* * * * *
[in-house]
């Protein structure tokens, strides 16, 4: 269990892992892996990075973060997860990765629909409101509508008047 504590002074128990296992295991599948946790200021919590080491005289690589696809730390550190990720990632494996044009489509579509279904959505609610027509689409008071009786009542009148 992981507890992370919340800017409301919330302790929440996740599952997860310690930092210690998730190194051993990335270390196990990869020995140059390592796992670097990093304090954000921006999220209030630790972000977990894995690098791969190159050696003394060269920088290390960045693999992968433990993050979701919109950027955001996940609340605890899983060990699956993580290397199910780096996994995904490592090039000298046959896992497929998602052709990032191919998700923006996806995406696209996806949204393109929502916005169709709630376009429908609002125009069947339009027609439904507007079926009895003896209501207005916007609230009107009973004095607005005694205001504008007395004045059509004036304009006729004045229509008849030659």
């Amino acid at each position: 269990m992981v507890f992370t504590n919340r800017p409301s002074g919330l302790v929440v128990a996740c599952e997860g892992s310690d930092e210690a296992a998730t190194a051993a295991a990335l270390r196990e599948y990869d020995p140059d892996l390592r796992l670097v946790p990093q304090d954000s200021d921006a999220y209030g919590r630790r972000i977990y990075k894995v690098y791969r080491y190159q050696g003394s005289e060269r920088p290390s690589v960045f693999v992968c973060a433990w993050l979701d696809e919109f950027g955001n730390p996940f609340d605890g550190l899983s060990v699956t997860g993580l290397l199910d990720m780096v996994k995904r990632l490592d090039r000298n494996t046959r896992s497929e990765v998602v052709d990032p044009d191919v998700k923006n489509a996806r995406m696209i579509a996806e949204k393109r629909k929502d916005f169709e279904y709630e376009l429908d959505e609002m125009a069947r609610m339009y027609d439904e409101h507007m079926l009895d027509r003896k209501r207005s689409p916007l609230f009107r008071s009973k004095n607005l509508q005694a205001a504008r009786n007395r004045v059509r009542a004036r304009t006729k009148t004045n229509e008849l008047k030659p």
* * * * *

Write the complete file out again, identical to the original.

[in-house]
């Protein structure tokens, strides 16, 4: 269990892992892996990075973060997860990765629909409101509508008047 504590002074128990296992295991599948946790200021919590080491005289690589696809730390550190990720990632494996044009489509579509279904959505609610027509689409008071009786009542009148 992981507890992370919340800017409301919330302790929440996740599952997860310690930092210690998730190194051993990335270390196990990869020995140059390592796992670097990093304090954000921006999220209030630790972000977990894995690098791969190159050696003394060269920088290390960045693999992968433990993050979701919109950027955001996940609340605890899983060990699956993580290397199910780096996994995904490592090039000298046959896992497929998602052709990032191919998700923006996806995406696209996806949204393109929502916005169709709630376009429908609002125009069947339009027609439904507007079926009895003896209501207005916007609230009107009973004095607005005694205001504008007395004045059509004036304009006729004045229509008849030659």
């Amino acid at each position: 269990m992981v507890f992370t504590n919340r800017p409301s002074g919330l302790v929440v128990a996740c599952e997860g892992s310690d930092e210690a296992a998730t190194a051993a295991a990335l270390r196990e599948y990869d020995p140059d892996l390592r796992l670097v946790p990093q304090d954000s200021d921006a999220y209030g919590r630790r972000i977990y990075k894995v690098y791969r080491y190159q050696g003394s005289e060269r920088p290390s690589v960045f693999v992968c973060a433990w993050l979701d696809e919109f950027g955001n730390p996940f609340d605890g550190l899983s060990v699956t997860g993580l290397l199910d990720m780096v996994k995904r990632l490592d090039r000298n494996t046959r896992s497929e990765v998602v052709d990032p044009d191919v998700k923006n489509a996806r995406m696209i579509a996806e949204k393109r629909k929502d916005f169709e279904y709630e376009l429908d959505e609002m125009a069947r609610m339009y027609d439904e409101h507007m079926l009895d027509r003896k209501r207005s689409p916007l609230f009107r008071s009973k004095n607005l509508q005694a205001a504008r009786n007395r004045v059509r009542a004036r304009t006729k009148t004045n229509e008849l008047k030659p």